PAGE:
The Cocoi Heron (Ardea cocoi) is one of the largest wading birds in the Tambopata region. Like other herons and egrets, the four foot tall Cocoi spends much of the day wading in shallow water at the edges of rivers, oxbow lakes, and marshes. Patiently watching and waiting for fish, frogs, and other small animals that make their home in the same aquatic habitats, the Cocoi Heron catches them with a swift strike of its heavy, dagger-like bill. It occurs in naturally low numbers but is seen by most guests of the Rainforest Expeditions eco-lodges because it prefers to spend long amounts of time standing in open areas.
The Cocoi Heron is easily recognized by the combination of such characteristics as its large size, black cap, white neck, orange-colored bill, and blackish belly. They are resident in the Tambopata region although some individuals may migrate up the Tambopata river from savanna habitats to the east during the dry season. Like other herons, the Cocoi prefers to nest in colonies and in the Tambopata region, probably does so in the vicinity of large oxbow lakes. It has few natural predators although large Black Caimans, Anacondas, and cat species probably wouldn’t pass up the opportunity to catch one given the chance.
Some interesting facts about the Cocoi Heron:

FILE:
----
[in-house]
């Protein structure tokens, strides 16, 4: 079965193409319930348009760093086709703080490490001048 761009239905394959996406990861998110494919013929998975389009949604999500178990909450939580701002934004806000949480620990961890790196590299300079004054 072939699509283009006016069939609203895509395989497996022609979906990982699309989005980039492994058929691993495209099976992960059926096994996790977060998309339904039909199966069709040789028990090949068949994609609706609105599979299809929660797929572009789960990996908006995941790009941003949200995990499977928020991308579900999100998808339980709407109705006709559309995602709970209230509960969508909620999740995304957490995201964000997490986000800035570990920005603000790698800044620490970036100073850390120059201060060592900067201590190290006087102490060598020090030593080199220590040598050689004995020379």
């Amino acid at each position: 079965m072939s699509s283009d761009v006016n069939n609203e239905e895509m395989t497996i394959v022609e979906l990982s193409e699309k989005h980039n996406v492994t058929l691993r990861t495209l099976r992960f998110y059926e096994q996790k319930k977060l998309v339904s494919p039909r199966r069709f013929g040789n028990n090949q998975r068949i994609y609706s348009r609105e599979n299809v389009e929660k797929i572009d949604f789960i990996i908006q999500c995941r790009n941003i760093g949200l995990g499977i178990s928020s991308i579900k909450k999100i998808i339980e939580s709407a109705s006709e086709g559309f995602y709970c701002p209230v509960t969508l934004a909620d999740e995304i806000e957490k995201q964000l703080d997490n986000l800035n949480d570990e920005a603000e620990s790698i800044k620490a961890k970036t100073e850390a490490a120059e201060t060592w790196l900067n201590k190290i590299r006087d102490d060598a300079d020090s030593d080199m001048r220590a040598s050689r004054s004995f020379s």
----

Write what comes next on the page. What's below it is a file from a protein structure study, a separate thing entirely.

- A bird with a Tupi name: Like several other species of South American birds, part of this heron’s name is derived from the language of the indigenous culture that was situated along the Atlantic coast of Brazil before the arrival of the Portuguese. The Tupi referred to this large heron as the “Cocoi” or “bird with a hopping walk”.
- Related to Gray and Great Blue Herons: Guests to the Rainforest Expedition lodges who are familiar with Great Blue and Gray Herons will note several similarities between those species and the Cocoi. The fact that these three birds are closely related is demonstrated by their similar shapes, behaviors, and plumage patterns.
- Also known as the White-necked Heron: The Cocoi has also been called “White-necked Heron” but since an African species of heron already goes by that name, most lists now refer to it as the “Cocoi Heron”.
- Widespread South American bird species: Cocoi Herons thrive in a variety of wetlands from eastern Panama south to Chile and Argentina. They sometimes occur at high elevations in the Andean mountains and have shown up as vagrants to the Falkland Islands.
How to see the Cocoi Heron on a Peruvian jungle tour:
- Watch the edges of rivers: Many of the boat rides to and from the Rainforest Expeditions lodges turn up sightings of this striking bird species. They can turn up anywhere along the river and are easy to spot as they stand at the edge of the water or on rocks in the middle of the river.
- Visit an oxbow lake: Like many aquatic bird species that live in the Tambopata region, Cocoi Herons frequently use the fish-filled habitats of pristine oxbow lakes.
Take a family-friendly Amazon adventure tour with Rainforest Expeditions to see Cocoi Herons and other exotic birds that make their home in the Peruvian jungle.